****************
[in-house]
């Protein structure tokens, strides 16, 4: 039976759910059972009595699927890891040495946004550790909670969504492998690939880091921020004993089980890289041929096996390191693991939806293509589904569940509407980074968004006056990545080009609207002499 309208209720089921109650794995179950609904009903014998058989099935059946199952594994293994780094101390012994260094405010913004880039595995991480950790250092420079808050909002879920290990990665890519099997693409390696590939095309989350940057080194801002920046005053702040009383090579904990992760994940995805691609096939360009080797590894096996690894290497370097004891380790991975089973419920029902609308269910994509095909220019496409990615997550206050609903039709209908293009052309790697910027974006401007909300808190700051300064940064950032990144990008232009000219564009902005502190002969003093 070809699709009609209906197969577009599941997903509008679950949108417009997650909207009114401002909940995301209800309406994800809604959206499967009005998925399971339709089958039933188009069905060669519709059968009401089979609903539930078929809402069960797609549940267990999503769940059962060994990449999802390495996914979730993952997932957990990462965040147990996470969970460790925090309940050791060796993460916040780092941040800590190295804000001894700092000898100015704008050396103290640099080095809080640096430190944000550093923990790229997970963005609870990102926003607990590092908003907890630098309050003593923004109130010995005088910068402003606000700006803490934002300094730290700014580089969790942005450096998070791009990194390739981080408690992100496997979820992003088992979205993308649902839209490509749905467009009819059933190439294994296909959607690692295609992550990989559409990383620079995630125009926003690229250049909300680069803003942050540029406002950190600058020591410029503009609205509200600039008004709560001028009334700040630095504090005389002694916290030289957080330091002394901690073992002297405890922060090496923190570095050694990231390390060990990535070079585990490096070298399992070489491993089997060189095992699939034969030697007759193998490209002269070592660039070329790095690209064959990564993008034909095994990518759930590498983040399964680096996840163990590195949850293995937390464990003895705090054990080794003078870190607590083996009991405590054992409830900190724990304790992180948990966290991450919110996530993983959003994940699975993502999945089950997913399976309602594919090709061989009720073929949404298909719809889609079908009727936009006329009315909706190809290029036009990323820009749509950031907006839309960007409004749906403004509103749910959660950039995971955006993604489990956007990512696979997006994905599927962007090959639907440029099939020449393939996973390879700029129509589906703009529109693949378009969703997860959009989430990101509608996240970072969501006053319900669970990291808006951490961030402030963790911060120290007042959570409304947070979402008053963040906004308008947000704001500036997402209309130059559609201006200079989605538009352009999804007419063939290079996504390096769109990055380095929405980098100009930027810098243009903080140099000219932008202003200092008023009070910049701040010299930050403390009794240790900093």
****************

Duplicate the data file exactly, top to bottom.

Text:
[in-house]
């Protein structure tokens, strides 16, 4: 039976759910059972009595699927890891040495946004550790909670969504492998690939880091921020004993089980890289041929096996390191693991939806293509589904569940509407980074968004006056990545080009609207002499 309208209720089921109650794995179950609904009903014998058989099935059946199952594994293994780094101390012994260094405010913004880039595995991480950790250092420079808050909002879920290990990665890519099997693409390696590939095309989350940057080194801002920046005053702040009383090579904990992760994940995805691609096939360009080797590894096996690894290497370097004891380790991975089973419920029902609308269910994509095909220019496409990615997550206050609903039709209908293009052309790697910027974006401007909300808190700051300064940064950032990144990008232009000219564009902005502190002969003093 070809699709009609209906197969577009599941997903509008679950949108417009997650909207009114401002909940995301209800309406994800809604959206499967009005998925399971339709089958039933188009069905060669519709059968009401089979609903539930078929809402069960797609549940267990999503769940059962060994990449999802390495996914979730993952997932957990990462965040147990996470969970460790925090309940050791060796993460916040780092941040800590190295804000001894700092000898100015704008050396103290640099080095809080640096430190944000550093923990790229997970963005609870990102926003607990590092908003907890630098309050003593923004109130010995005088910068402003606000700006803490934002300094730290700014580089969790942005450096998070791009990194390739981080408690992100496997979820992003088992979205993308649902839209490509749905467009009819059933190439294994296909959607690692295609992550990989559409990383620079995630125009926003690229250049909300680069803003942050540029406002950190600058020591410029503009609205509200600039008004709560001028009334700040630095504090005389002694916290030289957080330091002394901690073992002297405890922060090496923190570095050694990231390390060990990535070079585990490096070298399992070489491993089997060189095992699939034969030697007759193998490209002269070592660039070329790095690209064959990564993008034909095994990518759930590498983040399964680096996840163990590195949850293995937390464990003895705090054990080794003078870190607590083996009991405590054992409830900190724990304790992180948990966290991450919110996530993983959003994940699975993502999945089950997913399976309602594919090709061989009720073929949404298909719809889609079908009727936009006329009315909706190809290029036009990323820009749509950031907006839309960007409004749906403004509103749910959660950039995971955006993604489990956007990512696979997006994905599927962007090959639907440029099939020449393939996973390879700029129509589906703009529109693949378009969703997860959009989430990101509608996240970072969501006053319900669970990291808006951490961030402030963790911060120290007042959570409304947070979402008053963040906004308008947000704001500036997402209309130059559609201006200079989605538009352009999804007419063939290079996504390096769109990055380095929405980098100009930027810098243009903080140099000219932008202003200092008023009070910049701040010299930050403390009794240790900093």